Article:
Death by Overwork Casts Shadow Over Tokyo Olympics Stadium

  • Construction worker commits suicide after excessive overtime
  • Incident yet another example of overwork-related death

Ongoing construction at Japan's National Stadium in April 2017.

Photographer: AFP via Getty Images

Japan’s unforgiving work culture has claimed another life, this time at the new Tokyo stadium for the 2020 Summer Olympics. 

A 23-year-old worker killed himself after disappearing from the work site in March, according to his lawyer and employer, Sanshin Corp. He had logged more than 190 hours of overtime in February at the construction company, a builder of foundations for large structures and subcontractor for Taisei Corp. The Tokyo Labor Bureau confirmed the suicide was linked to overwork, the Nikkei newspaper reported.

“Karoshi,” or death-by-overwork, is a serious social issue in Japan, with little evidence of improvement since the term first came into use in the 1970s. The report of the construction worker’s demise emerged just a week after broadcaster NHK disclosed that the death of a 31-year-old reporter in 2013 was also due to overwork. She succumbed to congestive heart failure after logging 159 hours of overtime a month. The suicide of a 24-year-old Dentsu Inc. employee last year was also ruled as karoshi.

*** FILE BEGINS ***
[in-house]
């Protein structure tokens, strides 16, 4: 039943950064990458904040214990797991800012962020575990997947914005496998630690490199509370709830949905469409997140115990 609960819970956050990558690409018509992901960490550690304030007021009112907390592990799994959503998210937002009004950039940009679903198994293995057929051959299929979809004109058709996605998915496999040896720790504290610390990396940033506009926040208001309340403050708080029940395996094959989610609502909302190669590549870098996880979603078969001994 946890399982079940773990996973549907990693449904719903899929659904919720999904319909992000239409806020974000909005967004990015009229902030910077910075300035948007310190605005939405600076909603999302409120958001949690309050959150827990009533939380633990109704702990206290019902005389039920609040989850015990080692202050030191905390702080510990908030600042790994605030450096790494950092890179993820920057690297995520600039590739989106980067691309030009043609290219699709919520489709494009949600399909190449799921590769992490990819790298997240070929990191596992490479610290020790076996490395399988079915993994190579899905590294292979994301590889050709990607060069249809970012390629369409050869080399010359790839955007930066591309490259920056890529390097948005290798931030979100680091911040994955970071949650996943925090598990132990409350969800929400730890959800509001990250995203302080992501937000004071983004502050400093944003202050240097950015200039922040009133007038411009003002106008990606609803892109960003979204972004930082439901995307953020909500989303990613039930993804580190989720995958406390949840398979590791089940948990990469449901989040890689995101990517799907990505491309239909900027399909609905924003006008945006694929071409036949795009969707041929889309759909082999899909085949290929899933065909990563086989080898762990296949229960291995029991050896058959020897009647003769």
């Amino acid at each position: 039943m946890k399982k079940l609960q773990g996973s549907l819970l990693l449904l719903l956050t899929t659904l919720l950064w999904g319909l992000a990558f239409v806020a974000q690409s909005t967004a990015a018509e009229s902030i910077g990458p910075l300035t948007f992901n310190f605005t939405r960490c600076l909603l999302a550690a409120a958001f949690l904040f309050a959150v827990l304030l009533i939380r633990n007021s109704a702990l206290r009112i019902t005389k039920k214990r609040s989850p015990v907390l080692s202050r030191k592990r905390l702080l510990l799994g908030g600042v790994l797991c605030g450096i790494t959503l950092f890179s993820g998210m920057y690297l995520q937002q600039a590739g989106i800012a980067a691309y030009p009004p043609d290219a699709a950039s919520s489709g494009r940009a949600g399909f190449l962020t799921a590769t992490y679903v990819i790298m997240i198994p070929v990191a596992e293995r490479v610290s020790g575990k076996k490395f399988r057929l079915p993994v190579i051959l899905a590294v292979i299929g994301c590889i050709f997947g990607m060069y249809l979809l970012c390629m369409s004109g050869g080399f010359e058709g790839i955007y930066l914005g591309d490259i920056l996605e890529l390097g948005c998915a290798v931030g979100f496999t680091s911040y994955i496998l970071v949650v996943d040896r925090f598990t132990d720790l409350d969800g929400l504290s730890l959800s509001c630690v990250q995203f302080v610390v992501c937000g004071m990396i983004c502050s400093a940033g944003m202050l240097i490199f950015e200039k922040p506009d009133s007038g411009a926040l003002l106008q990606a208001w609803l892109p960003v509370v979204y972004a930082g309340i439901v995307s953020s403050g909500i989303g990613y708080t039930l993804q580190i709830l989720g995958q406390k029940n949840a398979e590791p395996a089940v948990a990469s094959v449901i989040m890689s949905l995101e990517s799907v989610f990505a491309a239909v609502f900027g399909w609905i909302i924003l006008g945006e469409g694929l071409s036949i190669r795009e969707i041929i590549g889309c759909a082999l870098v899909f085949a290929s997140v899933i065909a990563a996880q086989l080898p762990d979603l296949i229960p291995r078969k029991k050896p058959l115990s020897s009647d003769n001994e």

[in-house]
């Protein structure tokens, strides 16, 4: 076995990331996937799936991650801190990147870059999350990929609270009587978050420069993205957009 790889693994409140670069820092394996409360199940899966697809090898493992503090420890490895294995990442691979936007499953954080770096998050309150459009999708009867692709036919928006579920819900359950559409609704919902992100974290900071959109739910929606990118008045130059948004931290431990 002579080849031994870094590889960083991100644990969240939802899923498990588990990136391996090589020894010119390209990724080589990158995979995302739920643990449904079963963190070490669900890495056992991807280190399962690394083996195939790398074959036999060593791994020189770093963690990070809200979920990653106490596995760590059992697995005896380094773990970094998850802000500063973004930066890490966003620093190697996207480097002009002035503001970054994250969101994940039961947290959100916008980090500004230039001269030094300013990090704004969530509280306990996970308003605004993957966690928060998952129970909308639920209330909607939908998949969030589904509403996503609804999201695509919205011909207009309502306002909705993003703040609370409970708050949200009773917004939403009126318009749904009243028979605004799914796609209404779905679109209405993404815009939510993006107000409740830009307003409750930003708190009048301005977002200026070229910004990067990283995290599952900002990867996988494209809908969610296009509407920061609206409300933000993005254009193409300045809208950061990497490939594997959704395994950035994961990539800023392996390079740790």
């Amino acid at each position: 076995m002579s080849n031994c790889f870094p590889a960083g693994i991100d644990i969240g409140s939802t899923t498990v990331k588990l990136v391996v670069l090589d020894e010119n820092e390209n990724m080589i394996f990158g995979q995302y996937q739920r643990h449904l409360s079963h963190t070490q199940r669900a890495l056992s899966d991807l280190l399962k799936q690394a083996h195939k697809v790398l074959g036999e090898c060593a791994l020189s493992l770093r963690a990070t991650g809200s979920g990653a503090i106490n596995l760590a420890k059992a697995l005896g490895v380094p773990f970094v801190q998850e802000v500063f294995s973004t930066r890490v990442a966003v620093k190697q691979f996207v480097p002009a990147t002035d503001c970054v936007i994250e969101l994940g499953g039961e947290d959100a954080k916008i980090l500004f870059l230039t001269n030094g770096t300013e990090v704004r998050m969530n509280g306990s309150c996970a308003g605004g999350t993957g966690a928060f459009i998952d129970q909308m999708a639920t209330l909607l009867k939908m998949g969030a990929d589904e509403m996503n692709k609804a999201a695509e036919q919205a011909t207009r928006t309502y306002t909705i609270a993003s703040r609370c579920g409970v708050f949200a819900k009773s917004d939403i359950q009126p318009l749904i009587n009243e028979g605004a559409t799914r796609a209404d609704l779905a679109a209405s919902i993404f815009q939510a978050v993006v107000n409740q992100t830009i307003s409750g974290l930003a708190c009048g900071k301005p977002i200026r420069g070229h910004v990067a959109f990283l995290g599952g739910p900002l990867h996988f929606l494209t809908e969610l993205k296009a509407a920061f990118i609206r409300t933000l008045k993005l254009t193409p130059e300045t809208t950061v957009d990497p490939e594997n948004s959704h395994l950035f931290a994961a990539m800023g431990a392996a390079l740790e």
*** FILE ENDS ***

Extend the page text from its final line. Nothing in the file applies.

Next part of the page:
“The grief we feel over not being able to see the smile on our son’s face again, will never go away,” the worker’s parents said in a statement released by his lawyer, Hiroshi Kawahito. “We want to make sure that this kind of tragedy will never happen again, and that the utmost effort will be made to improve working conditions for employees.”

Ichiro Sekiwa, a Sanshin executive, told Bloomberg that the company may not have had enough workers when construction for the Olympic stadium’s foundation was at a peak last year. Taisei is taking the incident seriously, and is working with its subcontractors to prevent further cases of excessive labor, the company said in an emailed statement.

Japanese Prime Minister Shinzo Abe has sought to reform the country’s work culture and reduce long working times that can lead to illness and death. A government panel last year called for any employee’s overtime to be kept under 100 hours in any single month, but labor advocates and economists said the proposals don’t go far enough, and may even legitimize karoshi and worsen the situation.

“It is our sincere hope that the Tokyo Olympics and Paralympics will be opened safely,” the parents said in the statement.

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